A 400-cc version of Ducati's popular Scrambler sub-brand has been announced, allowing the Italian company into previously untapped market segments and, no doubt, fueling hope for further sales success.
The new Scrambler Sixty2 is an air-cooled, six-speed V-Twin getting its name from when the original Ducati Scrambler was introduced in 1962. It's a thoroughly modern machine, however, equipped with ABS, front and rear LED headlights, and Ducati's beloved desmodromic valve system.
Braking is handled by Brembo, of course, with single disc brakes front and back. Suspension consists of a Showa 41 mm traditional stanchion fork. At the rear: a Kayaba monoshock with adjustable spring preload.
More or less, this is the same bike as the existing 800-cc Scrambler, but with half the engine. Producing a claimed 41 hp, that smaller engine will appeal to new and returning riders, as well as people in Europe and Asia restricted to lower-cc bikes as a result of tiered licensing.
Ducati's press materials try to draw a philosophical line between the two bikes, suggesting the smaller version is aimed at an audience that was too young and too hip for the young, hip audience being targeted by the larger machine. To this end, it feels like the Sixty2 is being aimed at 14-year-olds.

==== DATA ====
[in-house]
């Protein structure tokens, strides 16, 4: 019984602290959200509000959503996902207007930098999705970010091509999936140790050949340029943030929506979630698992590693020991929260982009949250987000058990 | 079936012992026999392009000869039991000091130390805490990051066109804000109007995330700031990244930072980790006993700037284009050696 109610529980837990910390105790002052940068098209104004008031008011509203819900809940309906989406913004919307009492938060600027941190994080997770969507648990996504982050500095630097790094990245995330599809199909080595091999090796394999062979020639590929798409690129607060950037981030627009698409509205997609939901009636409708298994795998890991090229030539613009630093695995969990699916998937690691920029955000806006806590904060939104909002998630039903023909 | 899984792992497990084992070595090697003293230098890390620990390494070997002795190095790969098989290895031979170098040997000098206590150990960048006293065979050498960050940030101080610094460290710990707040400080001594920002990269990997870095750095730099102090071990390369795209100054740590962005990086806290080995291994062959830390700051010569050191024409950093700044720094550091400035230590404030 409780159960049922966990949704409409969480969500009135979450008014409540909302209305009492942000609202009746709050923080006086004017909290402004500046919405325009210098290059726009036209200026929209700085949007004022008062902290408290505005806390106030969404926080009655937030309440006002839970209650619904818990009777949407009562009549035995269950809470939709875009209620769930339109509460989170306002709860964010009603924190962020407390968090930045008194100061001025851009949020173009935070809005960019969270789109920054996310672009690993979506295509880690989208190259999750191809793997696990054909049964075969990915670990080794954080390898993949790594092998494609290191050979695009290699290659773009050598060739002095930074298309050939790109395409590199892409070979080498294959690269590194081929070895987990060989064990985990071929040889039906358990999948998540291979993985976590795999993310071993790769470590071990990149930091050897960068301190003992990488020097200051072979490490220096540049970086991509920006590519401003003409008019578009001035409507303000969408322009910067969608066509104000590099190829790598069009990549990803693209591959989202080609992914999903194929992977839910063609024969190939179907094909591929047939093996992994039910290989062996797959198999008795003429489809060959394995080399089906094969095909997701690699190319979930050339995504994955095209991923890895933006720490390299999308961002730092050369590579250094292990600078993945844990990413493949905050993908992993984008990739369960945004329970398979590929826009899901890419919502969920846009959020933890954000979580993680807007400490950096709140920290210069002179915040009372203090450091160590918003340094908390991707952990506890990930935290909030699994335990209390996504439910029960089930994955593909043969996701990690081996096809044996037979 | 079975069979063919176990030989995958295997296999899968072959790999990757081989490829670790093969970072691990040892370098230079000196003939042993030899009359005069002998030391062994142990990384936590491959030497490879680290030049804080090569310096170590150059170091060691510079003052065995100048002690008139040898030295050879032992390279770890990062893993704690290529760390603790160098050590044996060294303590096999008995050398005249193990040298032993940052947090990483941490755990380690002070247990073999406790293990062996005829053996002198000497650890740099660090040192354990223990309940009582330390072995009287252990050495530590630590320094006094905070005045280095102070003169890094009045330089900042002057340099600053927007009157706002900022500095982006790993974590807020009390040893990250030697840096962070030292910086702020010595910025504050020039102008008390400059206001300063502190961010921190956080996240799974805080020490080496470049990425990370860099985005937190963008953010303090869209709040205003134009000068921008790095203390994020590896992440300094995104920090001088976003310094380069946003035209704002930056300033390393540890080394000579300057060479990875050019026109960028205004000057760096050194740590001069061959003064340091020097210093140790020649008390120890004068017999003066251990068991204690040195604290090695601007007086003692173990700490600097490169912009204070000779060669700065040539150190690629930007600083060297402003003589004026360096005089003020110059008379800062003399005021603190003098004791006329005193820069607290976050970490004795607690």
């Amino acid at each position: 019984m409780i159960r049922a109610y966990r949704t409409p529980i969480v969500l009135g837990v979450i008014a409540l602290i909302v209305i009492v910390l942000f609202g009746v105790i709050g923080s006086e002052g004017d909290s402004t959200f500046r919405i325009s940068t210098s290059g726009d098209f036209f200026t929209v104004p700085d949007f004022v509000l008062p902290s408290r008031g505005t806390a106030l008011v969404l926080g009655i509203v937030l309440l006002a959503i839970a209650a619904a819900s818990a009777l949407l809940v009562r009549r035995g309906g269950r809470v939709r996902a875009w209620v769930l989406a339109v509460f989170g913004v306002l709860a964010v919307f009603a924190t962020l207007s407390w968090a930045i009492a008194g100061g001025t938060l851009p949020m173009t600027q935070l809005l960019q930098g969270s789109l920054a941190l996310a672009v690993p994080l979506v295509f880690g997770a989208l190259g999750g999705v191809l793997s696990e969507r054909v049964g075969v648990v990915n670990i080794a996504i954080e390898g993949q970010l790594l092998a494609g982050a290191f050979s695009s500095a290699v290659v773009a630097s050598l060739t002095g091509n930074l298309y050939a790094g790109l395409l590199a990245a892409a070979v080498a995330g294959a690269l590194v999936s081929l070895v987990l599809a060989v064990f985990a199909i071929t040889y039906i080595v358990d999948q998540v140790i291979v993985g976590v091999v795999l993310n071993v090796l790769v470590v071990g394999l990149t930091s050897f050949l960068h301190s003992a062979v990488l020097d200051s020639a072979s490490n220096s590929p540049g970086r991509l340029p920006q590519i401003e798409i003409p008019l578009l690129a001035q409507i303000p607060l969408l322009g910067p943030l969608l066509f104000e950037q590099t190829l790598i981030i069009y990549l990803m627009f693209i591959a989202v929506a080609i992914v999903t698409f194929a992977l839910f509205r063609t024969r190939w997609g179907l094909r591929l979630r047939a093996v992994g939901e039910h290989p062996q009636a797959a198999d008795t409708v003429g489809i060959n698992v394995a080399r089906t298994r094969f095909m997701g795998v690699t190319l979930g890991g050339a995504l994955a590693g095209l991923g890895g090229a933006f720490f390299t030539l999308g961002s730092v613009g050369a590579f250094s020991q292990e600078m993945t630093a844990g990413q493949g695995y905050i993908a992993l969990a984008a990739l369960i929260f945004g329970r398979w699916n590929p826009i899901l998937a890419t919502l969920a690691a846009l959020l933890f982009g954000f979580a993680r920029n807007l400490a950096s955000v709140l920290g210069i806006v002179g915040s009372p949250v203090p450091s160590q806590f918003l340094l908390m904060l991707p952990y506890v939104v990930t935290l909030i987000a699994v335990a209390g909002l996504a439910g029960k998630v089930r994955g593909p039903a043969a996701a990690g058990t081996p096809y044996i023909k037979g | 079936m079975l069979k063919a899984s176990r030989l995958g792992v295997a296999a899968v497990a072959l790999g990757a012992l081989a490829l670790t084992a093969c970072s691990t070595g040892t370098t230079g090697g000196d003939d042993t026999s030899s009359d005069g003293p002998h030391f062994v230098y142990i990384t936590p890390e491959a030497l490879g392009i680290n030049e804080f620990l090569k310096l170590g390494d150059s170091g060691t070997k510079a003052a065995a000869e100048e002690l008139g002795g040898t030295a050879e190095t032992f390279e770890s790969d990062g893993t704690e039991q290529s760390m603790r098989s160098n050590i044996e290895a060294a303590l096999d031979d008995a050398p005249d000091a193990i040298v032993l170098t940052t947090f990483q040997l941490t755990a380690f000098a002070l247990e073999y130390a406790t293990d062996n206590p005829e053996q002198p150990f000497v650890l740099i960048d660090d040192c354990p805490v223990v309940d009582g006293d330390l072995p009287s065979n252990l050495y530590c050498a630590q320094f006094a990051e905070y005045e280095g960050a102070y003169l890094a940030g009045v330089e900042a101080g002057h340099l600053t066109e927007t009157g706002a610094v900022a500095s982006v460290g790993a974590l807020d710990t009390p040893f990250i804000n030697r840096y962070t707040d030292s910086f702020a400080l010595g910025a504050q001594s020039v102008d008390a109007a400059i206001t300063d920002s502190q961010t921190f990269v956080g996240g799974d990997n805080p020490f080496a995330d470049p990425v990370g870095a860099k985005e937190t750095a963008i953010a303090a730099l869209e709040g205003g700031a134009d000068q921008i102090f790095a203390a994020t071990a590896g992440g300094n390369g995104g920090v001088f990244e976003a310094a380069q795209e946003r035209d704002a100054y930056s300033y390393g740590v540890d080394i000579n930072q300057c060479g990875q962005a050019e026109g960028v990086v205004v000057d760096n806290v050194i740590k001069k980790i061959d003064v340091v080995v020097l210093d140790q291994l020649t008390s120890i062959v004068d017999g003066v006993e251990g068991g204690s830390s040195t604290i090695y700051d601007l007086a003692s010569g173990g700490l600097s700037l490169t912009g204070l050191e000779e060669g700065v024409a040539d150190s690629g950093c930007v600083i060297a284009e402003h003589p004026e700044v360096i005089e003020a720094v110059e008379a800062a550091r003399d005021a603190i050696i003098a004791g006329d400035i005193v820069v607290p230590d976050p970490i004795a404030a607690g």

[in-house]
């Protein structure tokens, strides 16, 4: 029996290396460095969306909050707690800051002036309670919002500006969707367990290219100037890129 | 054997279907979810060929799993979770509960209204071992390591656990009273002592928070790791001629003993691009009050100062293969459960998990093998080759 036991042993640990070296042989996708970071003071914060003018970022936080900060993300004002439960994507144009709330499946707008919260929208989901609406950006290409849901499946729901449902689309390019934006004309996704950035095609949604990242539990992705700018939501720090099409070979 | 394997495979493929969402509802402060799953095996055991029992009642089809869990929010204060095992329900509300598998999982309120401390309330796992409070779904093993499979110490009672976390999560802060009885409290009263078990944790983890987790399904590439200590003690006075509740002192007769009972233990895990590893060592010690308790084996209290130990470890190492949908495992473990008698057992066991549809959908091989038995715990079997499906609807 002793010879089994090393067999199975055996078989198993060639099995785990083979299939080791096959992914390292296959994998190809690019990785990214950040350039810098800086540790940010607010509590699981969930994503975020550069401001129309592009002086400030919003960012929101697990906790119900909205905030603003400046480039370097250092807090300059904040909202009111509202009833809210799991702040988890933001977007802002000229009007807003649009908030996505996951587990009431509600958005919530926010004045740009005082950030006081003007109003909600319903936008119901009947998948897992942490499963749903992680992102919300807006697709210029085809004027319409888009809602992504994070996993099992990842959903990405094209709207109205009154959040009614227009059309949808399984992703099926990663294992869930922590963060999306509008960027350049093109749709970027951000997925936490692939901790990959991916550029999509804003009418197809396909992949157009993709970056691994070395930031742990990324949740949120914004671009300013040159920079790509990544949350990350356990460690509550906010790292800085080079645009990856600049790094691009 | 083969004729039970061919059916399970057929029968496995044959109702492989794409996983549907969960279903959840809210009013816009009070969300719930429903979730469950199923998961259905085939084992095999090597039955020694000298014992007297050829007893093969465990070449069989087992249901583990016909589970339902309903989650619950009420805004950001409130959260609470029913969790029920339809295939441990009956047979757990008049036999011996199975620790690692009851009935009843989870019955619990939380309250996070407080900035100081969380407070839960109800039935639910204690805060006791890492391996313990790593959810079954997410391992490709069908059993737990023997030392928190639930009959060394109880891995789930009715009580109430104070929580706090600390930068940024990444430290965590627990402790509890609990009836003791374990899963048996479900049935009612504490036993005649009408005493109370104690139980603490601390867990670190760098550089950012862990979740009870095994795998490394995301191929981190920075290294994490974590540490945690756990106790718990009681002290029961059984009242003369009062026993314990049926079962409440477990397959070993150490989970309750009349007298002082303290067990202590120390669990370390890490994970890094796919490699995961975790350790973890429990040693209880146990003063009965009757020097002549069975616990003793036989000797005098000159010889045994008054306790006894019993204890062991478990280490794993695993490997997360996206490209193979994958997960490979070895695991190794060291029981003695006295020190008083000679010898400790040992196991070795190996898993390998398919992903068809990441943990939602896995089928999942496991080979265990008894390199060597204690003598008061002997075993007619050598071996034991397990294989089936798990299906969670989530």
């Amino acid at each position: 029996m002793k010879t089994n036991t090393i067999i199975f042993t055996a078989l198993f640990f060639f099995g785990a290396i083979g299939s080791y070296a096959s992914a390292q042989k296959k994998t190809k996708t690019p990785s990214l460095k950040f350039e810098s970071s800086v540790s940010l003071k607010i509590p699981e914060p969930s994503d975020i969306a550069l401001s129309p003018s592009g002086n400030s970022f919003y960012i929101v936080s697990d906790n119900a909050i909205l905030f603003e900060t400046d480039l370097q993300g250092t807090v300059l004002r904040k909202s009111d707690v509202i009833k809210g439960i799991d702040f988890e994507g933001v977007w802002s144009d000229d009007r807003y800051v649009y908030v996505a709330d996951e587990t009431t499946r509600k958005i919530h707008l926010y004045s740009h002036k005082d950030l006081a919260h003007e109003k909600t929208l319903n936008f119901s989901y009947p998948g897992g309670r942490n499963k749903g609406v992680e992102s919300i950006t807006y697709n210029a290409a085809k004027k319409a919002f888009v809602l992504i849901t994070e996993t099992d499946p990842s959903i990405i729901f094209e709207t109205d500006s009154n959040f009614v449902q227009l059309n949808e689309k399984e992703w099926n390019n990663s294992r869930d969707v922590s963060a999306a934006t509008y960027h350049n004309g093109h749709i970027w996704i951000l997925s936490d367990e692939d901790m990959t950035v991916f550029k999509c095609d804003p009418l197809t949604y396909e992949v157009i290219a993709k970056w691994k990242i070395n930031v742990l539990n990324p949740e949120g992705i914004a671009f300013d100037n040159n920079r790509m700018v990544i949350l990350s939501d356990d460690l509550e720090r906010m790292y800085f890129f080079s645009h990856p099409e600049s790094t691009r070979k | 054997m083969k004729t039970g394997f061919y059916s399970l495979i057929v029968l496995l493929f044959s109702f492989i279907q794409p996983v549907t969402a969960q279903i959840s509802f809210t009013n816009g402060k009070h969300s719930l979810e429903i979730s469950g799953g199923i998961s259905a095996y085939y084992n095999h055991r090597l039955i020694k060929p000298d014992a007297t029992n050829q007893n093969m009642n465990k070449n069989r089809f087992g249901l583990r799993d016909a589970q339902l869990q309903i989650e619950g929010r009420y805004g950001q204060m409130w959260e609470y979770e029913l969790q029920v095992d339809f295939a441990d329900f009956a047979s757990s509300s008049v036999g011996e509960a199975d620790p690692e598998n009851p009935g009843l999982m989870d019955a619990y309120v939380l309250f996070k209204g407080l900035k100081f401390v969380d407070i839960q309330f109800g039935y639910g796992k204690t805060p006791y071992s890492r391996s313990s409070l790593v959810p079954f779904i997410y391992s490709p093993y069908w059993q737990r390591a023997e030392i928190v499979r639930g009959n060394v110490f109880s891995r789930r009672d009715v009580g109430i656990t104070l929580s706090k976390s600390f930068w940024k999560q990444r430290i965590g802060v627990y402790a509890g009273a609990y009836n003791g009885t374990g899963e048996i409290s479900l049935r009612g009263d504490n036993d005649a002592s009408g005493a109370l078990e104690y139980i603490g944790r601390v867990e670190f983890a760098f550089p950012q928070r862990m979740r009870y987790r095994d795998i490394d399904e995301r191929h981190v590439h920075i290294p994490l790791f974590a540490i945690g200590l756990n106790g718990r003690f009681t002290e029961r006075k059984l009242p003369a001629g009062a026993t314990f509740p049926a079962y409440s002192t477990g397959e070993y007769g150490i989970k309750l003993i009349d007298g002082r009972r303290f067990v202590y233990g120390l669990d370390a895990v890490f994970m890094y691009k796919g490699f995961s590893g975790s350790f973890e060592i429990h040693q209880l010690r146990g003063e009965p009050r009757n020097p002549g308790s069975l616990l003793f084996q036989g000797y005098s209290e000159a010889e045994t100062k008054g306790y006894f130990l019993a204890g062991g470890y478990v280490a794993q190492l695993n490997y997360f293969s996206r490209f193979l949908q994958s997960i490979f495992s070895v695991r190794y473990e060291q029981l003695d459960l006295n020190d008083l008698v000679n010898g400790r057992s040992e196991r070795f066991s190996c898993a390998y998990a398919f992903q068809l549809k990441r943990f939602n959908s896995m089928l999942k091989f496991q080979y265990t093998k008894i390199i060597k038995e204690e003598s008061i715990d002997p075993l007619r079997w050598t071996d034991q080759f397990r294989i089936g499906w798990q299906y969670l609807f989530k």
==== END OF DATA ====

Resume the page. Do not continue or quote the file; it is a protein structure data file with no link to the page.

Or, perhaps I just feel that way because I stopped skateboarding when I was 14.
Whatever the case, Ducati is eager to present the Sixty2 as an utterly fun machine that is easy to customize thanks to a large collection of accessories. To illustrate this point, at a launch event for the Sixty2 in Milan, a duo of mechanics spent the evening stripping down and redesigning a Sixty2 using little more than a few wrenches and screwdrivers.
No doubt Ducati is hoping the Sixty2 will be as popular as its big brother. In the first 10 months of the 800-cc version being available to the public, it sold just shy of 15,000 units. As a result, Ducati saw, for the first time in its history, one of its bikes on the worldwide best-seller list, coming in at 10th.
Those sales also served as the foundation for Ducati's overall sales success in 2015. For the first time ever, the company surpassed the 50,000 units sold in the year.